January 19, 1954
Armand Della Porta, Asst. Dist. Atty., Samuel Dash, Asst. Dist. Atty., Michael von Moschzisker, First Asst. Dist. Atty., Richardson Dilworth, Dist. Atty., Philadelphia, for appellant.
Samuel Kagle, Philadelphia, for appellee.
Before Rhodes, P. J., and Hirt, Reno, Ross, Gunther, Wright and Woodside, Jj.
[ 174 Pa. Super. Page 435]
Relator, then seventeen years of age, surrendered to the police on January 8, 1947. He was promptly given a preliminary hearing, on the charges against him, by a judge of the Municipal Court and was returned to custody pending action of the Grand Jury. On January 27, 1947 true bills were returned on 22 indictments. Eight of them charged armed robbery, two charged attempted robbery and one bill charged relator with rape. The remaining eleven indictments were companion bills charging relator with carrying a concealed weapon. On January 29, 1947 relator, without previous notice, was taken from prison and was arraigned on the charges. Without the benefit of counsel he pleaded guilty to all bills of indictment, excepting one robbery charge and the charge of rape. Later in the same day the two cases were called for trial. As to what then occurred the record discloses the following:
'The Court: Have you a lawyer?
'The defendant: I don't know. My mother was supposed to have one.
'The court: Call for her.
'Court Crier: No answer, your Honor.
'The Court: I think Mr. Pollock ought to represent him. These witnesses have been sitting here all day long.'
Thereupon Herman pollock, Esq., Public Defender, represented relator on his trial for rape and one robbery charge. He was found guilty of both charges by a judge of the court, jury trials having been waived. Relator then was immediately called for sentence and as to what then occurred the record shows this colloquy
'By the Court: Q. You
[ 174 Pa. Super. Page 436]
were incorrigible all your life. How many times have you been in Juvenile Court? A. Twice.
'Q. How many other times? A. That is all. * * *
'Q. How old are you? A. 17.
'Q. How many holdups did you plead guilty to? A. Eight. That is just what I did. That is what I told them.
'The Court: You know what that carries, don't you -- 20 years apiece. I will be lenient with you -- 25 to 50 years in the Penitentiary.'
The record shows that relator was sentenced on each of three bills, on which he pleaded guilty to robbery, to two terms of imprisonment in the Eastern State Penitentiary of from 10 to 20 years and a third term of from 5 to 10 years all to be served consecutively.
In this habeas corpus proceeding the lower court, after hearing, vacated the sentences imposed, and set aside all of relator's pleas of guilty to other indictments. In addition the order also set aside the verdicts on the charges tried by the lower court. We are all agreed that the order, in the form adopted in Commonwealth ex rel. Townsend v. Burke, 361 Pa. 35, 63 A.2d 77, Must be affirmed.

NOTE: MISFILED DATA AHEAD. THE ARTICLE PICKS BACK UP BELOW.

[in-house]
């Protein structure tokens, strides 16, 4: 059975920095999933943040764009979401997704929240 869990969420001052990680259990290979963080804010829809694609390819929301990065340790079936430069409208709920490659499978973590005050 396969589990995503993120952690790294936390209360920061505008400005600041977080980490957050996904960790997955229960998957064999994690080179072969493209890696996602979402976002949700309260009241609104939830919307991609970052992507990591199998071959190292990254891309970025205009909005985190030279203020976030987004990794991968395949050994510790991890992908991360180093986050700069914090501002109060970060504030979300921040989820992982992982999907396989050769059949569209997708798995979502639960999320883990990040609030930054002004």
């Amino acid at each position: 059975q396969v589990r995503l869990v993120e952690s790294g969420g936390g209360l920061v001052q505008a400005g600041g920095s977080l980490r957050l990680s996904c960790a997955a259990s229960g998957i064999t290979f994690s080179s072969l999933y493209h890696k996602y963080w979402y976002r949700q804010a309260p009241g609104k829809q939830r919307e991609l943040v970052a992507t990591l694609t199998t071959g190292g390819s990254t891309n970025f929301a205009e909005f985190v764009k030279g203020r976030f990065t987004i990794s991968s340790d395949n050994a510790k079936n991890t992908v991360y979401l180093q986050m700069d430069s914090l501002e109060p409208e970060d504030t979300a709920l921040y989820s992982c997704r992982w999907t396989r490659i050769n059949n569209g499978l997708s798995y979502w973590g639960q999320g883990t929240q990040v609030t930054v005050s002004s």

Relator was 16 years old when he committed the offenses to which he pleaded guilty. He never before had committed an indictable offense. The crimes were all committed within a period of less than two months. The fruits of the robberies ranged from a few cents to $90. When relator's mother heard that the police were looking for her son she went with him when he gave himself up. She visited him in prison twice during the 21 days prior to his appearance in court and she intended to appear as a witness and to secure a lawyer for him. She had no notice or prior knowledge of relator's arraignment in Court on January 29, 1947 and she was not there. The direction to the court crier therefore to call out her name on that occasion was a futile thing.
[ 174 Pa. Super. Page 437]
A person accused of a non-capital offense may waive his right to the assistance of counsel before pleading guilty if the waiver is understandingly and voluntarily made. Commonwealth ex rel. Bruce v. Burke, 170 Pa. Super. 642, 90 A.2d 258. 'To invalidate a plea of guilty in non-capital cases by reason of denial of due process arising from failure to provide a prisoner with counsel by the courts of this Commonwealth, the prisoner must establish that for want of benefit of counsel an ingredient of unfairness actively operated in the process that resulted in his confinement.' Commonwealth ex rel. Popovich v. Claudy, 170 Pa. Super. 482, 486, 87 A.2d 489, 491. When relator was arraigned without prior notice, a continuance well might have been ordered, to give him the opportunity to secure counsel. The Public Defender did not represent him when he pleaded guilty to the charges nor when he was sentenced on his pleas of guilt. The statement of the Judge to relator at the time of sentence: 'You were incorrigible all your life' was unwarranted by the facts and justifies the conclusion that he was sentenced on the basis of assumed past misconduct that was materially untrue. Cf. Commonwealth ex rel. Townsend v. Burke, supra. Relator had been in the juvenile court as a truant from school, and again at the instigation of his mother, as a disciplinary measure, when he had destroyed his brother's school books but he had not been an 'incorrigible all his life.'
There was no waiver of counsel in this case but rather the lack of opportunity to secure counsel as intended. In the light of all of the circumstances the conclusion is inevitable that there was a denial of fundamental fairness in these cases.
© 1998 VersusLaw Inc.